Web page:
NASA has announced that, once again, it will be pushing back the launch date of the much-anticipated James Webb Space Telescope. Just a few months ago, NASA announced in a press release that it would push the launch back, from late 2018 to early 2019. Now, the earliest launch is May 2020.
The agency’s administrator, Robert Lightfoot, confirmed that the hardware has all been built, but there are new issues with its spacecraft element that will force the team to take more time. Essentially, the parts all work individually, but the whole integrated system needs further testing.
Artist’s concept of the telescope in space
NASA will be putting together an external independent review board to look at project and make further recommendations to help NASA complete it on time. The press release also states that once NASA and the European Space Agency agree on a launch date, they’ll be able to deliver a final cost estimate—one that could exceed the final phase’s $8 billion (£5.6 billion) budget.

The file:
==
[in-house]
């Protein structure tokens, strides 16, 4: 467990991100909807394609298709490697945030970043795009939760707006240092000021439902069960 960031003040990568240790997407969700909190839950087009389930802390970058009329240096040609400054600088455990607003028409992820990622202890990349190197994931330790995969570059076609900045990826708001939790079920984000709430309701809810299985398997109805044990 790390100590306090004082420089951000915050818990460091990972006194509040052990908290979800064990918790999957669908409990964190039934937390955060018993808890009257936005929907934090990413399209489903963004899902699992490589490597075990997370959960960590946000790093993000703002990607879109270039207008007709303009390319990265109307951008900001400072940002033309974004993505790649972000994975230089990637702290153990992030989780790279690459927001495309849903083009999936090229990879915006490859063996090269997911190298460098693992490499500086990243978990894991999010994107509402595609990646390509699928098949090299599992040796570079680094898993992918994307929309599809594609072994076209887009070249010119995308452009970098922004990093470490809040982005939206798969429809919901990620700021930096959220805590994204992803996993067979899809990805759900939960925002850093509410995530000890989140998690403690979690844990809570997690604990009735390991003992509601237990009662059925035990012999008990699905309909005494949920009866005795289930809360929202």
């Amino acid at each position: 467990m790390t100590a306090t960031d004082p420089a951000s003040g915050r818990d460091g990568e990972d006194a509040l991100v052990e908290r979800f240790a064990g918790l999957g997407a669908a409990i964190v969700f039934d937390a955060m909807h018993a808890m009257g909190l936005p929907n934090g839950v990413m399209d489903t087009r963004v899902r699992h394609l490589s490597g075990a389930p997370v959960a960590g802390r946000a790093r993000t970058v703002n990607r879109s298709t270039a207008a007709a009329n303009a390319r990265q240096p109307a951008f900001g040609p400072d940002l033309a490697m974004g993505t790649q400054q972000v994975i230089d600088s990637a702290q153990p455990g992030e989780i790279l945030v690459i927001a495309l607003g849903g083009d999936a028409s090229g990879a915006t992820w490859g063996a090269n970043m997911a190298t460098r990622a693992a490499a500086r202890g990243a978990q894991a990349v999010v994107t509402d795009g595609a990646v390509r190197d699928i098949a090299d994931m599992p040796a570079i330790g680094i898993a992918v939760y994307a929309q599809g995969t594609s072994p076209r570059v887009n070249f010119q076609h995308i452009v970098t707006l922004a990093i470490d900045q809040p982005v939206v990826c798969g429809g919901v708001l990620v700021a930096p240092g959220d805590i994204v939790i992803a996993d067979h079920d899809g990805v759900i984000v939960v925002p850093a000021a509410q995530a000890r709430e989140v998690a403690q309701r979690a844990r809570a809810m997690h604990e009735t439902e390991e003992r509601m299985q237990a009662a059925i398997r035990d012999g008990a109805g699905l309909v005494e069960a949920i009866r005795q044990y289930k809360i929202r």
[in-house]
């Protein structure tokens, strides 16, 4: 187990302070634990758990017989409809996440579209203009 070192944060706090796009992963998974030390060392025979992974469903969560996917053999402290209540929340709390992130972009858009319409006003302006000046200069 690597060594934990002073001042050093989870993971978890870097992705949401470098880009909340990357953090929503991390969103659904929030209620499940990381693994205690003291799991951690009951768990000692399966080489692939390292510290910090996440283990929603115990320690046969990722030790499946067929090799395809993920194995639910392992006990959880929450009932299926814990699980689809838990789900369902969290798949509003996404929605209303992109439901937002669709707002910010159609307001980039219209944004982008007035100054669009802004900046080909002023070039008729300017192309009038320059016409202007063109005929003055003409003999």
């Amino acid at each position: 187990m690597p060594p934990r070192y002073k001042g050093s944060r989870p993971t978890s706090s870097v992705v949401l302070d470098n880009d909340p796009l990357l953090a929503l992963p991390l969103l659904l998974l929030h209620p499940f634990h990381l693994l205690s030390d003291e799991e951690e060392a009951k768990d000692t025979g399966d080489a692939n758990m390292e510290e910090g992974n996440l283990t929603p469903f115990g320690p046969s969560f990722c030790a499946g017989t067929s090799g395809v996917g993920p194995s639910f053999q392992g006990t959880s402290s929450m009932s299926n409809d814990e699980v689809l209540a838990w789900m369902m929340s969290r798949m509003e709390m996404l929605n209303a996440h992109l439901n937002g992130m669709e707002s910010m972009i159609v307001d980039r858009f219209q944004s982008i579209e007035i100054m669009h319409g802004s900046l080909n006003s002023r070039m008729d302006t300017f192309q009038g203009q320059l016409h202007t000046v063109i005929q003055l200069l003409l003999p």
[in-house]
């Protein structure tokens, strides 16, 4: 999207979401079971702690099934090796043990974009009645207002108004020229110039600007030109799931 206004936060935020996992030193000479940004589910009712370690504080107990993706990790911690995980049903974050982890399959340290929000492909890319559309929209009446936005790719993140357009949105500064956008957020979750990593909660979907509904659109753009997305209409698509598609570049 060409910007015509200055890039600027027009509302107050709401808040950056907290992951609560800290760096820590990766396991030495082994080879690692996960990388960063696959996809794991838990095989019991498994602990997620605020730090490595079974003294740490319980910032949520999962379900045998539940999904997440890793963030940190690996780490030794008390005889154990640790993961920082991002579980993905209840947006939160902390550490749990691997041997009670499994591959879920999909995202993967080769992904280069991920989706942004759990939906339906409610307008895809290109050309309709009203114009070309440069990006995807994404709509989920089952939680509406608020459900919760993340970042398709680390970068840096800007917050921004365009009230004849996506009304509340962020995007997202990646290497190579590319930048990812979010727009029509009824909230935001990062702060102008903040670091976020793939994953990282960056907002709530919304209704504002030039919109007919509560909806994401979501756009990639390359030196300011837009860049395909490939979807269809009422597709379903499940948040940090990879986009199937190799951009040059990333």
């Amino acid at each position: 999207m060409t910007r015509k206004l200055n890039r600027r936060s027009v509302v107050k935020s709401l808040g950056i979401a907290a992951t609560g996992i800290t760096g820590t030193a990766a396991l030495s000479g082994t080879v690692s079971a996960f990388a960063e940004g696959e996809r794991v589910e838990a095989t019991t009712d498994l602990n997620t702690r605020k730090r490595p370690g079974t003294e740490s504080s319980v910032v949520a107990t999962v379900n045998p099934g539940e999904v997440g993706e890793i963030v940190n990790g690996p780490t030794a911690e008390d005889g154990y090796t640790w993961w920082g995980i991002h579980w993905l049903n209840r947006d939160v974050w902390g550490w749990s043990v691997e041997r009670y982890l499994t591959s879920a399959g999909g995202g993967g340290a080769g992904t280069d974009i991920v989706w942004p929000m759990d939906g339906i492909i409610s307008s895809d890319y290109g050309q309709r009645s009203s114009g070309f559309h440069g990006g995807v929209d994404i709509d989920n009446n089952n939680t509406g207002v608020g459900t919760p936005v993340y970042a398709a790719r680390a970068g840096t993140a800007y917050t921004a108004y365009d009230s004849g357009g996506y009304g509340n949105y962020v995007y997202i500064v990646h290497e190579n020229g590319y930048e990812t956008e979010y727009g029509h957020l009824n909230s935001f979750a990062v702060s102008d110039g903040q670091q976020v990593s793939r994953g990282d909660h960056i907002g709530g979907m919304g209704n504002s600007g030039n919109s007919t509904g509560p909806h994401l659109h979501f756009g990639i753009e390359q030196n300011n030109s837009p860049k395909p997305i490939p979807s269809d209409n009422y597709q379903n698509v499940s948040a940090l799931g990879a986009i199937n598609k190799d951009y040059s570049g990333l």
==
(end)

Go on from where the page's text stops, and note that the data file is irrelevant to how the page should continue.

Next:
Obviously, scientists want this thing to work when it goes to space. It will do some ambitious science, include observing the oldest galaxies and comparing them to newer ones, looking at how stars form in spots Hubble couldn’t see, and even studying exoplanets. Still, surely this can’t be good for those hoping to make the case for JWST’s potential successor, WFIRST, which would be scrapped by Trump’s proposed 2019 budget.
But it’s clear that there have been a series of setbacks plaguing the scope—and hopefully NASA can get testing done, and its act together, without any more delays. [NASA]